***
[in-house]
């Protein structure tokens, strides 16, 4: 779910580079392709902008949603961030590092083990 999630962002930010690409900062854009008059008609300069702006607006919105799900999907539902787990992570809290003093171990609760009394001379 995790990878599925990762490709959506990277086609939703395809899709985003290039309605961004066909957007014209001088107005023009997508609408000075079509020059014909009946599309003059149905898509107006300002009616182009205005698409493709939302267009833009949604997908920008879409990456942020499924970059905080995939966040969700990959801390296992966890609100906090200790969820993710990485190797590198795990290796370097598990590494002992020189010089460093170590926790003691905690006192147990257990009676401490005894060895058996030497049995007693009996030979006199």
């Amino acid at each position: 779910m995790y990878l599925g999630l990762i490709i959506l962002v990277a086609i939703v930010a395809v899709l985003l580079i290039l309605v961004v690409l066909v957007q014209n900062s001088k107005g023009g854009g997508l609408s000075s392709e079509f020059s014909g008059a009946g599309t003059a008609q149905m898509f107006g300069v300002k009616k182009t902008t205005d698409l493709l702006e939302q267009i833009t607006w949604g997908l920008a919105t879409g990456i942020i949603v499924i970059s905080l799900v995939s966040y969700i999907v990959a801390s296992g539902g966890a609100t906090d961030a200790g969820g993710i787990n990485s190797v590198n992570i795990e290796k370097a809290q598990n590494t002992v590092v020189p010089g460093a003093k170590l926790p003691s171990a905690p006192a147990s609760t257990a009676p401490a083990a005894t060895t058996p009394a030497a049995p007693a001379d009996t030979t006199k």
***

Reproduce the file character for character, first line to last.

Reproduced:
[in-house]
């Protein structure tokens, strides 16, 4: 779910580079392709902008949603961030590092083990 999630962002930010690409900062854009008059008609300069702006607006919105799900999907539902787990992570809290003093171990609760009394001379 995790990878599925990762490709959506990277086609939703395809899709985003290039309605961004066909957007014209001088107005023009997508609408000075079509020059014909009946599309003059149905898509107006300002009616182009205005698409493709939302267009833009949604997908920008879409990456942020499924970059905080995939966040969700990959801390296992966890609100906090200790969820993710990485190797590198795990290796370097598990590494002992020189010089460093170590926790003691905690006192147990257990009676401490005894060895058996030497049995007693009996030979006199």
């Amino acid at each position: 779910m995790y990878l599925g999630l990762i490709i959506l962002v990277a086609i939703v930010a395809v899709l985003l580079i290039l309605v961004v690409l066909v957007q014209n900062s001088k107005g023009g854009g997508l609408s000075s392709e079509f020059s014909g008059a009946g599309t003059a008609q149905m898509f107006g300069v300002k009616k182009t902008t205005d698409l493709l702006e939302q267009i833009t607006w949604g997908l920008a919105t879409g990456i942020i949603v499924i970059s905080l799900v995939s966040y969700i999907v990959a801390s296992g539902g966890a609100t906090d961030a200790g969820g993710i787990n990485s190797v590198n992570i795990e290796k370097a809290q598990n590494t002992v590092v020189p010089g460093a003093k170590l926790p003691s171990a905690p006192a147990s609760t257990a009676p401490a083990a005894t060895t058996p009394a030497a049995p007693a001379d009996t030979t006199k």